11/22/2022, 15.22
MYANMAR
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At least 157 civilians killed by landmines since Myanmar’s coup

Myanmar and Russia are the only two countries to use the bombs systematically. A report confirms the atrocities committed by Myanmar’s junta with anti-personnel mines placed around people killed during an air raid. The anti-junta resistance controls more than half of the country.

Yangon (AsiaNews) – Twenty-five years after the adoption of the Treaty banning anti-personnel mines, only two countries still use them in a systematic way: Myanmar and Russia. For Myanmar’s Armed Forces (Tatmadaw), this is nothing new; they have used them since the 1990s.

According to the Landmine Monitor Report released last week by several humanitarian organisations, part of the International Campaign to Ban Landmines, the use of mines in Myanmar increased following the February 2021 coup that ousted the government led by Aung San Suu Kyi and the National League for Democracy.

By taking over and cracking down at anti-junta protesters, the military plunged the country into a brutal civil war. A resistance emerged, composed of several militias that now reportedly control 52 per cent of the country’s territory.

For the exiled National Unity Government (NUG), this has come at a very high price, its armed wing, the People's Defence Forces, has lost at least 1,500 fighters with 700 wounded in August alone, many losing a limb or two to landmines.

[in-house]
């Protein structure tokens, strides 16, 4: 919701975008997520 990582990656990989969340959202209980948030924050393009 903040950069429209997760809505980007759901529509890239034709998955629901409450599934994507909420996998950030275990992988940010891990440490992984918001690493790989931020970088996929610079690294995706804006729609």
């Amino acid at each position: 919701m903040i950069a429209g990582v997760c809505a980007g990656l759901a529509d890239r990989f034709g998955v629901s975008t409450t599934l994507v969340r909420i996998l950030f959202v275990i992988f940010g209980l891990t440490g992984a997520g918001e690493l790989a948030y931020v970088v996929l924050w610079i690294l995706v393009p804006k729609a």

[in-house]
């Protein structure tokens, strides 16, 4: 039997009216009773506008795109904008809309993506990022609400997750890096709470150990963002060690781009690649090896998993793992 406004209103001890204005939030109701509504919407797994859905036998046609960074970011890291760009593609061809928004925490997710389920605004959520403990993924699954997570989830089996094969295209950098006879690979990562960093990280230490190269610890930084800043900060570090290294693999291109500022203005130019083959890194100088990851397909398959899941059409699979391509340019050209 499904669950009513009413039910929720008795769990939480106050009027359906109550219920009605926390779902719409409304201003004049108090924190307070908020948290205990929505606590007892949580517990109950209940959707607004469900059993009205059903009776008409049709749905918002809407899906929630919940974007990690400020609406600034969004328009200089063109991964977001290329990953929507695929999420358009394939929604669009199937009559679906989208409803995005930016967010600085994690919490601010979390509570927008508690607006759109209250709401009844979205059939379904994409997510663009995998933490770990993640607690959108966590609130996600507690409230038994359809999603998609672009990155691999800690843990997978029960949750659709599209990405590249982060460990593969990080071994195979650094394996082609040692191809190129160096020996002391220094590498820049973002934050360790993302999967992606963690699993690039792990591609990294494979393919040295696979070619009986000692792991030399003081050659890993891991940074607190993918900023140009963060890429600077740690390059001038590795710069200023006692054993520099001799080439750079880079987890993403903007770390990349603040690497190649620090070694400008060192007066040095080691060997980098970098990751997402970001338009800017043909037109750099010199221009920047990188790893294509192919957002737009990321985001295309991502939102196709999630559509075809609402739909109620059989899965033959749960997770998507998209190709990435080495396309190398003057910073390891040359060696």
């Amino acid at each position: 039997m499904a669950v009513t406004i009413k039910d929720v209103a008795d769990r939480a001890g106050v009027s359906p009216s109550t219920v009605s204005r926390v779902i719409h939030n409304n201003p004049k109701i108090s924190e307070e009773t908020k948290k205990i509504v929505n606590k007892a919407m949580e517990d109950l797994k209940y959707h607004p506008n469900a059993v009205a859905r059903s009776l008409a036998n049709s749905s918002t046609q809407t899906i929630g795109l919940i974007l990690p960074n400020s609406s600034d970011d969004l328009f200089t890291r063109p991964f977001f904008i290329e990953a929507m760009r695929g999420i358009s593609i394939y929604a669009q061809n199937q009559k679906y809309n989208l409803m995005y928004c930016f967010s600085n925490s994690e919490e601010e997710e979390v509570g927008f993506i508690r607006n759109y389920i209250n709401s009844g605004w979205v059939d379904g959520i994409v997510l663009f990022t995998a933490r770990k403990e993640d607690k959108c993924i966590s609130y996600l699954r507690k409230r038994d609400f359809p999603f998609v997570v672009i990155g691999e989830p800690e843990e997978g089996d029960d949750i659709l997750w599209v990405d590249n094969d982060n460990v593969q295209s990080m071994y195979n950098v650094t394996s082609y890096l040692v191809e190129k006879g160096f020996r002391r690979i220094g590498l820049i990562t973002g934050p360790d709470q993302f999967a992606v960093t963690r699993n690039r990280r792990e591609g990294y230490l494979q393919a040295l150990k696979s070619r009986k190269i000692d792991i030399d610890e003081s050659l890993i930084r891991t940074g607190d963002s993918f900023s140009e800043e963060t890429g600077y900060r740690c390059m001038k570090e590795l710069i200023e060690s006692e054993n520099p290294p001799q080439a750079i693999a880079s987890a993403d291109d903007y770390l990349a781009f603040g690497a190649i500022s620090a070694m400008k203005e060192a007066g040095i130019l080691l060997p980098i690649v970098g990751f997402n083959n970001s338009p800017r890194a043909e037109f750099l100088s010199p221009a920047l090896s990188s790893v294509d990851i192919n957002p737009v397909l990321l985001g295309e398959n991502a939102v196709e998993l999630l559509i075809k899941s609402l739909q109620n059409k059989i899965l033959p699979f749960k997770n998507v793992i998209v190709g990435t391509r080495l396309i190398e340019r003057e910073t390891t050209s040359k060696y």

Junta forces have killed at least 2,530 civilians. According to the Landmine Monitor Report, between February 2021 and September of this year, 157 civilians were killed and 395 wounded by mines and explosive remnants of war. About a third of them are children.

The report confirms what local sources have repeatedly stated: junta soldiers place mines around villages, along paths, near telecommunications infrastructure, pipelines, churches, farms and fields to prevent resistance forces from having access to resources.

Landmines have also been placed along the border with Bangladesh, where people collect firewood or graze livestock. In at least one case, the military planted landmines around the bodies of people killed in an airstrike in the central Sagaing region.

Junta troops have also used civilians as human shields by forcing them to walk in front of soldiers to set off mines.

At least 11 countries manufacture landmines, most notably India, Iran, Pakistan, Russia, and Myanmar itself.

In the past week alone, junta soldiers have killed 15 civilians in the Sagaing region setting fire to hundreds of homes in a dozen villages, causing about 10,000 people to flee.

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